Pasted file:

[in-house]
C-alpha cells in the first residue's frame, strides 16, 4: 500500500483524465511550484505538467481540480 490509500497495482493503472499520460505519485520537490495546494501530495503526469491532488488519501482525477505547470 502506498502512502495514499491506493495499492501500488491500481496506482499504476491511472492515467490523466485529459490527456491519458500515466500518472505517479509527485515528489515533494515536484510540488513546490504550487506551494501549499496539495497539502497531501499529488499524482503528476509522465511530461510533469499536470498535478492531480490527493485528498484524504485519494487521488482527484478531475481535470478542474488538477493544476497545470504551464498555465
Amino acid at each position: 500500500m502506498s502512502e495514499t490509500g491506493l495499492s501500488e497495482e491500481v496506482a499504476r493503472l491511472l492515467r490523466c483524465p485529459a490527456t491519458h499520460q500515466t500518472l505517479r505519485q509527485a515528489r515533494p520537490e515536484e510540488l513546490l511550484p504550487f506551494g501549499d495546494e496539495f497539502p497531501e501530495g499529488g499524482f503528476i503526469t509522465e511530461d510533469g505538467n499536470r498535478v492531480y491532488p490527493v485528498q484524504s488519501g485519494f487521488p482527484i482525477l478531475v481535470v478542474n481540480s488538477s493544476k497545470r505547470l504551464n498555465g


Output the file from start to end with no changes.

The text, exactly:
[in-house]
C-alpha cells in the first residue's frame, strides 16, 4: 500500500483524465511550484505538467481540480 490509500497495482493503472499520460505519485520537490495546494501530495503526469491532488488519501482525477505547470 502506498502512502495514499491506493495499492501500488491500481496506482499504476491511472492515467490523466485529459490527456491519458500515466500518472505517479509527485515528489515533494515536484510540488513546490504550487506551494501549499496539495497539502497531501499529488499524482503528476509522465511530461510533469499536470498535478492531480490527493485528498484524504485519494487521488482527484478531475481535470478542474488538477493544476497545470504551464498555465
Amino acid at each position: 500500500m502506498s502512502e495514499t490509500g491506493l495499492s501500488e497495482e491500481v496506482a499504476r493503472l491511472l492515467r490523466c483524465p485529459a490527456t491519458h499520460q500515466t500518472l505517479r505519485q509527485a515528489r515533494p520537490e515536484e510540488l513546490l511550484p504550487f506551494g501549499d495546494e496539495f497539502p497531501e501530495g499529488g499524482f503528476i503526469t509522465e511530461d510533469g505538467n499536470r498535478v492531480y491532488p490527493v485528498q484524504s488519501g485519494f487521488p482527484i482525477l478531475v481535470v478542474n481540480s488538477s493544476k497545470r505547470l504551464n498555465g